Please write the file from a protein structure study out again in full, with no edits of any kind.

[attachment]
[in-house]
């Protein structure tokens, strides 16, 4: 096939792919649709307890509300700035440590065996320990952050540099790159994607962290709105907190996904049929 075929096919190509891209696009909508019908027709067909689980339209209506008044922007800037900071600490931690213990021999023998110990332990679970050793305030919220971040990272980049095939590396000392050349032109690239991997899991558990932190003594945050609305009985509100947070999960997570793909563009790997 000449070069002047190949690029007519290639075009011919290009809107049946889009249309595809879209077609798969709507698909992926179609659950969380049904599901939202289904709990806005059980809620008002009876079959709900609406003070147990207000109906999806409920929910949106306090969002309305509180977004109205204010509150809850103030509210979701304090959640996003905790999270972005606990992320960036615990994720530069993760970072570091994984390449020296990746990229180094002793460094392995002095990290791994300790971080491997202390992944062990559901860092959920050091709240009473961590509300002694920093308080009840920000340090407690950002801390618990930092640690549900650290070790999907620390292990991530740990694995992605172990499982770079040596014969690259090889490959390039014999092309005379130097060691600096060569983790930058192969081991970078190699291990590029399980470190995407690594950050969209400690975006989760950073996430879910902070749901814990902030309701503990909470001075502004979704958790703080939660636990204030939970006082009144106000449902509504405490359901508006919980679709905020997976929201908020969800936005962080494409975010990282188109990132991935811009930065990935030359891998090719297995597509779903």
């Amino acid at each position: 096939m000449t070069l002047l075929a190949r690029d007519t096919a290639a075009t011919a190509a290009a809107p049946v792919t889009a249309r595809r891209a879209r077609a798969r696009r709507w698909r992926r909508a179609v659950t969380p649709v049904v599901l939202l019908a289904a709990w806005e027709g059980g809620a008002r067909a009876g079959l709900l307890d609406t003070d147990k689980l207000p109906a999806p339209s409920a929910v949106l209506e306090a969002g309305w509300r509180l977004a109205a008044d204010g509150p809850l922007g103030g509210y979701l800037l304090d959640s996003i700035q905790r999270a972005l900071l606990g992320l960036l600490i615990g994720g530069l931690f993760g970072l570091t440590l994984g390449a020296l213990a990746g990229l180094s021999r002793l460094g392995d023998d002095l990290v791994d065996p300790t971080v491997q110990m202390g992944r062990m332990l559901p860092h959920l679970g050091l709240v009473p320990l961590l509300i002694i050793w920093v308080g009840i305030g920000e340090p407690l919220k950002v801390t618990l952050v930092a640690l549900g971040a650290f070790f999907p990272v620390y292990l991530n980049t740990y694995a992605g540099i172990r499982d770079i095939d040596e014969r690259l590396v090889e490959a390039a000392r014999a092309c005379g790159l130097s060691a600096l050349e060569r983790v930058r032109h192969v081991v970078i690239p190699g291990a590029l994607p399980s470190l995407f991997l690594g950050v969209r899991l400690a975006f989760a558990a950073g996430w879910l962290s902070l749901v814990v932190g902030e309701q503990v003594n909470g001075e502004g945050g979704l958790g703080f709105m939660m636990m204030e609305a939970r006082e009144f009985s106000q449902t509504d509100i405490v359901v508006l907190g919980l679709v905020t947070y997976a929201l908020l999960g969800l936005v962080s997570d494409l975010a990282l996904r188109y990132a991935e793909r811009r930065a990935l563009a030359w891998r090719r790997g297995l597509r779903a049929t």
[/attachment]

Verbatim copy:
[in-house]
């Protein structure tokens, strides 16, 4: 096939792919649709307890509300700035440590065996320990952050540099790159994607962290709105907190996904049929 075929096919190509891209696009909508019908027709067909689980339209209506008044922007800037900071600490931690213990021999023998110990332990679970050793305030919220971040990272980049095939590396000392050349032109690239991997899991558990932190003594945050609305009985509100947070999960997570793909563009790997 000449070069002047190949690029007519290639075009011919290009809107049946889009249309595809879209077609798969709507698909992926179609659950969380049904599901939202289904709990806005059980809620008002009876079959709900609406003070147990207000109906999806409920929910949106306090969002309305509180977004109205204010509150809850103030509210979701304090959640996003905790999270972005606990992320960036615990994720530069993760970072570091994984390449020296990746990229180094002793460094392995002095990290791994300790971080491997202390992944062990559901860092959920050091709240009473961590509300002694920093308080009840920000340090407690950002801390618990930092640690549900650290070790999907620390292990991530740990694995992605172990499982770079040596014969690259090889490959390039014999092309005379130097060691600096060569983790930058192969081991970078190699291990590029399980470190995407690594950050969209400690975006989760950073996430879910902070749901814990902030309701503990909470001075502004979704958790703080939660636990204030939970006082009144106000449902509504405490359901508006919980679709905020997976929201908020969800936005962080494409975010990282188109990132991935811009930065990935030359891998090719297995597509779903």
């Amino acid at each position: 096939m000449t070069l002047l075929a190949r690029d007519t096919a290639a075009t011919a190509a290009a809107p049946v792919t889009a249309r595809r891209a879209r077609a798969r696009r709507w698909r992926r909508a179609v659950t969380p649709v049904v599901l939202l019908a289904a709990w806005e027709g059980g809620a008002r067909a009876g079959l709900l307890d609406t003070d147990k689980l207000p109906a999806p339209s409920a929910v949106l209506e306090a969002g309305w509300r509180l977004a109205a008044d204010g509150p809850l922007g103030g509210y979701l800037l304090d959640s996003i700035q905790r999270a972005l900071l606990g992320l960036l600490i615990g994720g530069l931690f993760g970072l570091t440590l994984g390449a020296l213990a990746g990229l180094s021999r002793l460094g392995d023998d002095l990290v791994d065996p300790t971080v491997q110990m202390g992944r062990m332990l559901p860092h959920l679970g050091l709240v009473p320990l961590l509300i002694i050793w920093v308080g009840i305030g920000e340090p407690l919220k950002v801390t618990l952050v930092a640690l549900g971040a650290f070790f999907p990272v620390y292990l991530n980049t740990y694995a992605g540099i172990r499982d770079i095939d040596e014969r690259l590396v090889e490959a390039a000392r014999a092309c005379g790159l130097s060691a600096l050349e060569r983790v930058r032109h192969v081991v970078i690239p190699g291990a590029l994607p399980s470190l995407f991997l690594g950050v969209r899991l400690a975006f989760a558990a950073g996430w879910l962290s902070l749901v814990v932190g902030e309701q503990v003594n909470g001075e502004g945050g979704l958790g703080f709105m939660m636990m204030e609305a939970r006082e009144f009985s106000q449902t509504d509100i405490v359901v508006l907190g919980l679709v905020t947070y997976a929201l908020l999960g969800l936005v962080s997570d494409l975010a990282l996904r188109y990132a991935e793909r811009r930065a990935l563009a030359w891998r090719r790997g297995l597509r779903a049929t």